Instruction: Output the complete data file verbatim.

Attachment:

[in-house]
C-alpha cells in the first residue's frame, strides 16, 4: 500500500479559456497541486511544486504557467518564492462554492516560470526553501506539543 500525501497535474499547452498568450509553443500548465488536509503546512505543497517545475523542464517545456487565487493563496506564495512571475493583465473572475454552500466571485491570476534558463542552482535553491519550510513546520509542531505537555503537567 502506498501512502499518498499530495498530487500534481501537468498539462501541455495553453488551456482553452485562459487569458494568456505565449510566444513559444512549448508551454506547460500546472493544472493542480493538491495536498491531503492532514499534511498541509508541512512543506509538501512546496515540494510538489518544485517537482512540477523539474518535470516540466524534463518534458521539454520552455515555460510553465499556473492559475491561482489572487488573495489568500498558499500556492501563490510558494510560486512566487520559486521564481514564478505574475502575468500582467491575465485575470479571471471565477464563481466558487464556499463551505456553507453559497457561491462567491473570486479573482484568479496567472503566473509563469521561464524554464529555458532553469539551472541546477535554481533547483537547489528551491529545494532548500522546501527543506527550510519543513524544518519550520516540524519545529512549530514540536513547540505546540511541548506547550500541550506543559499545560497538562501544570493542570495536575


[in-house]
C-alpha cells in the first residue's frame, strides 16, 4: 500500500479559456497541486511544486504557467518564492462554492516560470526553501506539543 500525501497535474499547452498568450509553443500548465488536509503546512505543497517545475523542464517545456487565487493563496506564495512571475493583465473572475454552500466571485491570476534558463542552482535553491519550510513546520509542531505537555503537567 502506498501512502499518498499530495498530487500534481501537468498539462501541455495553453488551456482553452485562459487569458494568456505565449510566444513559444512549448508551454506547460500546472493544472493542480493538491495536498491531503492532514499534511498541509508541512512543506509538501512546496515540494510538489518544485517537482512540477523539474518535470516540466524534463518534458521539454520552455515555460510553465499556473492559475491561482489572487488573495489568500498558499500556492501563490510558494510560486512566487520559486521564481514564478505574475502575468500582467491575465485575470479571471471565477464563481466558487464556499463551505456553507453559497457561491462567491473570486479573482484568479496567472503566473509563469521561464524554464529555458532553469539551472541546477535554481533547483537547489528551491529545494532548500522546501527543506527550510519543513524544518519550520516540524519545529512549530514540536513547540505546540511541548506547550500541550506543559499545560497538562501544570493542570495536575